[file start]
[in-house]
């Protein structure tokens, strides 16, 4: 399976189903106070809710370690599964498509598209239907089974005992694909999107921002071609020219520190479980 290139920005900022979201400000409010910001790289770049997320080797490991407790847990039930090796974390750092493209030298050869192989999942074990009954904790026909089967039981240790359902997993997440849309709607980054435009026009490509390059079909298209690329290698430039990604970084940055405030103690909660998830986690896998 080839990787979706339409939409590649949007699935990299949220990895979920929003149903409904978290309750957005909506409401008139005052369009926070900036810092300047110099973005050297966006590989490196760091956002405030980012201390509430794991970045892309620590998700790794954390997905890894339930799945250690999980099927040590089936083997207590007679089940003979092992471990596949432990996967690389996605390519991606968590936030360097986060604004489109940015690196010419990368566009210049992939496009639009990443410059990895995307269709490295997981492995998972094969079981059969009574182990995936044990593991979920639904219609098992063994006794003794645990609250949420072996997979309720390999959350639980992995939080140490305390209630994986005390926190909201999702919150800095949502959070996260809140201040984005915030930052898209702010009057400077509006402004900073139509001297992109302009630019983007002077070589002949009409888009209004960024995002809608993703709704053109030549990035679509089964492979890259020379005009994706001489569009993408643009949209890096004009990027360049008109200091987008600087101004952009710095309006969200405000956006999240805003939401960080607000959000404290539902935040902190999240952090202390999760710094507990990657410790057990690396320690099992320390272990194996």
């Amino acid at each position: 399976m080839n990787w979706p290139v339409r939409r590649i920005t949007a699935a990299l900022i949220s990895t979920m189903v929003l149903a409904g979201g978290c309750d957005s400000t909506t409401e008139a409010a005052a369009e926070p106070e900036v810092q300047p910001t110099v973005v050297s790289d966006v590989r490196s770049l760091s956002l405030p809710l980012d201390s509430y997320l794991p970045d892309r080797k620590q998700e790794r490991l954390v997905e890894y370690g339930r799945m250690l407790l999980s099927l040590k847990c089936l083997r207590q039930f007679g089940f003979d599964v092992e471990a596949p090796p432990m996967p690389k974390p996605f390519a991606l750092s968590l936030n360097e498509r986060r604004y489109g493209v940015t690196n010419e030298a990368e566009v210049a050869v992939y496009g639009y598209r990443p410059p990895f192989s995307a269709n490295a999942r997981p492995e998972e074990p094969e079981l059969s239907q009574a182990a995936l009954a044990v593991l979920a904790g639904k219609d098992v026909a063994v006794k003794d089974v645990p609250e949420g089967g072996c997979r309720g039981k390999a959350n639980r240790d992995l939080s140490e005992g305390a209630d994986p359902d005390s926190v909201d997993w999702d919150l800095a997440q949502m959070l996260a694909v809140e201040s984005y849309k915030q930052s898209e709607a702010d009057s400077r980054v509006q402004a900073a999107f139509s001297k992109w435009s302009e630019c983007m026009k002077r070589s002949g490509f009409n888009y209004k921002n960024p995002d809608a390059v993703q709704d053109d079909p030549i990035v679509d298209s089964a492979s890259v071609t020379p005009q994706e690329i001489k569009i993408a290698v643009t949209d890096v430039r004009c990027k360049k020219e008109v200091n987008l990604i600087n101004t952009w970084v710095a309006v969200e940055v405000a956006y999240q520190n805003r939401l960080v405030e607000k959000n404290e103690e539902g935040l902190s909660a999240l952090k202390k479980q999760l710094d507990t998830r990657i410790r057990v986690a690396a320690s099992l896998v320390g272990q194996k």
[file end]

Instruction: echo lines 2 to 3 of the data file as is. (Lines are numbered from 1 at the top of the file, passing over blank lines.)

């Protein structure tokens, strides 16, 4: 399976189903106070809710370690599964498509598209239907089974005992694909999107921002071609020219520190479980 290139920005900022979201400000409010910001790289770049997320080797490991407790847990039930090796974390750092493209030298050869192989999942074990009954904790026909089967039981240790359902997993997440849309709607980054435009026009490509390059079909298209690329290698430039990604970084940055405030103690909660998830986690896998 080839990787979706339409939409590649949007699935990299949220990895979920929003149903409904978290309750957005909506409401008139005052369009926070900036810092300047110099973005050297966006590989490196760091956002405030980012201390509430794991970045892309620590998700790794954390997905890894339930799945250690999980099927040590089936083997207590007679089940003979092992471990596949432990996967690389996605390519991606968590936030360097986060604004489109940015690196010419990368566009210049992939496009639009990443410059990895995307269709490295997981492995998972094969079981059969009574182990995936044990593991979920639904219609098992063994006794003794645990609250949420072996997979309720390999959350639980992995939080140490305390209630994986005390926190909201999702919150800095949502959070996260809140201040984005915030930052898209702010009057400077509006402004900073139509001297992109302009630019983007002077070589002949009409888009209004960024995002809608993703709704053109030549990035679509089964492979890259020379005009994706001489569009993408643009949209890096004009990027360049008109200091987008600087101004952009710095309006969200405000956006999240805003939401960080607000959000404290539902935040902190999240952090202390999760710094507990990657410790057990690396320690099992320390272990194996």
């Amino acid at each position: 399976m080839n990787w979706p290139v339409r939409r590649i920005t949007a699935a990299l900022i949220s990895t979920m189903v929003l149903a409904g979201g978290c309750d957005s400000t909506t409401e008139a409010a005052a369009e926070p106070e900036v810092q300047p910001t110099v973005v050297s790289d966006v590989r490196s770049l760091s956002l405030p809710l980012d201390s509430y997320l794991p970045d892309r080797k620590q998700e790794r490991l954390v997905e890894y370690g339930r799945m250690l407790l999980s099927l040590k847990c089936l083997r207590q039930f007679g089940f003979d599964v092992e471990a596949p090796p432990m996967p690389k974390p996605f390519a991606l750092s968590l936030n360097e498509r986060r604004y489109g493209v940015t690196n010419e030298a990368e566009v210049a050869v992939y496009g639009y598209r990443p410059p990895f192989s995307a269709n490295a999942r997981p492995e998972e074990p094969e079981l059969s239907q009574a182990a995936l009954a044990v593991l979920a904790g639904k219609d098992v026909a063994v006794k003794d089974v645990p609250e949420g089967g072996c997979r309720g039981k390999a959350n639980r240790d992995l939080s140490e005992g305390a209630d994986p359902d005390s926190v909201d997993w999702d919150l800095a997440q949502m959070l996260a694909v809140e201040s984005y849309k915030q930052s898209e709607a702010d009057s400077r980054v509006q402004a900073a999107f139509s001297k992109w435009s302009e630019c983007m026009k002077r070589s002949g490509f009409n888009y209004k921002n960024p995002d809608a390059v993703q709704d053109d079909p030549i990035v679509d298209s089964a492979s890259v071609t020379p005009q994706e690329i001489k569009i993408a290698v643009t949209d890096v430039r004009c990027k360049k020219e008109v200091n987008l990604i600087n101004t952009w970084v710095a309006v969200e940055v405000a956006y999240q520190n805003r939401l960080v405030e607000k959000n404290e103690e539902g935040l902190s909660a999240l952090k202390k479980q999760l710094d507990t998830r990657i410790r057990v986690a690396a320690s099992l896998v320390g272990q194996k």